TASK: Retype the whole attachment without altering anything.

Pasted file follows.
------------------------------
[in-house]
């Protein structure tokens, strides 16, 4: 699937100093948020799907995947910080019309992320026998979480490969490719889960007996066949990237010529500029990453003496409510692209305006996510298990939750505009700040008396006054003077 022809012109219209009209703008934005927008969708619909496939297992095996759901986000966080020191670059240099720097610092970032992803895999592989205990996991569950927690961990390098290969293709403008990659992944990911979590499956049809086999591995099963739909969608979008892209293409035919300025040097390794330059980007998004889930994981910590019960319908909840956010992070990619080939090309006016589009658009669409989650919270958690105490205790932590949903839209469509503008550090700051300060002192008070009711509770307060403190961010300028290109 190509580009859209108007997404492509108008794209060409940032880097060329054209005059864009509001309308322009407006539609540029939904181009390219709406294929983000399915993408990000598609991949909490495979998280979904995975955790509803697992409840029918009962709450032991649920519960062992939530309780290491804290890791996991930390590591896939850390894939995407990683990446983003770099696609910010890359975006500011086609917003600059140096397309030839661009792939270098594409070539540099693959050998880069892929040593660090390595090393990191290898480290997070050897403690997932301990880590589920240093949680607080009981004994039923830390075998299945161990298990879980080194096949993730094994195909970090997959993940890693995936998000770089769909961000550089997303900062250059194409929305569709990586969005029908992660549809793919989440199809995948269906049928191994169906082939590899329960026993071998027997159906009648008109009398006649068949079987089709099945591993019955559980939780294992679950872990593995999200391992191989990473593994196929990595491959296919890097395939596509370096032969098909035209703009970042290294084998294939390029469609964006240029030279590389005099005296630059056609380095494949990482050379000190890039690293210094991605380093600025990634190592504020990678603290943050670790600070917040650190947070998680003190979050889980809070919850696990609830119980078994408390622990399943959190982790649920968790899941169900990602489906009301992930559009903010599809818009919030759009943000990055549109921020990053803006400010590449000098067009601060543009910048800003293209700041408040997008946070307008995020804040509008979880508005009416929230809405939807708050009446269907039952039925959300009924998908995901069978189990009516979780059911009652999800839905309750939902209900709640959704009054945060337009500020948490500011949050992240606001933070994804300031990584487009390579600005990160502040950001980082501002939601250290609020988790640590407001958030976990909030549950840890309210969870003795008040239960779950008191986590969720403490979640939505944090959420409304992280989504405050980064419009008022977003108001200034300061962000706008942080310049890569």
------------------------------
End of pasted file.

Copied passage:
[in-house]
């Protein structure tokens, strides 16, 4: 699937100093948020799907995947910080019309992320026998979480490969490719889960007996066949990237010529500029990453003496409510692209305006996510298990939750505009700040008396006054003077 022809012109219209009209703008934005927008969708619909496939297992095996759901986000966080020191670059240099720097610092970032992803895999592989205990996991569950927690961990390098290969293709403008990659992944990911979590499956049809086999591995099963739909969608979008892209293409035919300025040097390794330059980007998004889930994981910590019960319908909840956010992070990619080939090309006016589009658009669409989650919270958690105490205790932590949903839209469509503008550090700051300060002192008070009711509770307060403190961010300028290109 190509580009859209108007997404492509108008794209060409940032880097060329054209005059864009509001309308322009407006539609540029939904181009390219709406294929983000399915993408990000598609991949909490495979998280979904995975955790509803697992409840029918009962709450032991649920519960062992939530309780290491804290890791996991930390590591896939850390894939995407990683990446983003770099696609910010890359975006500011086609917003600059140096397309030839661009792939270098594409070539540099693959050998880069892929040593660090390595090393990191290898480290997070050897403690997932301990880590589920240093949680607080009981004994039923830390075998299945161990298990879980080194096949993730094994195909970090997959993940890693995936998000770089769909961000550089997303900062250059194409929305569709990586969005029908992660549809793919989440199809995948269906049928191994169906082939590899329960026993071998027997159906009648008109009398006649068949079987089709099945591993019955559980939780294992679950872990593995999200391992191989990473593994196929990595491959296919890097395939596509370096032969098909035209703009970042290294084998294939390029469609964006240029030279590389005099005296630059056609380095494949990482050379000190890039690293210094991605380093600025990634190592504020990678603290943050670790600070917040650190947070998680003190979050889980809070919850696990609830119980078994408390622990399943959190982790649920968790899941169900990602489906009301992930559009903010599809818009919030759009943000990055549109921020990053803006400010590449000098067009601060543009910048800003293209700041408040997008946070307008995020804040509008979880508005009416929230809405939807708050009446269907039952039925959300009924998908995901069978189990009516979780059911009652999800839905309750939902209900709640959704009054945060337009500020948490500011949050992240606001933070994804300031990584487009390579600005990160502040950001980082501002939601250290609020988790640590407001958030976990909030549950840890309210969870003795008040239960779950008191986590969720403490979640939505944090959420409304992280989504405050980064419009008022977003108001200034300061962000706008942080310049890569």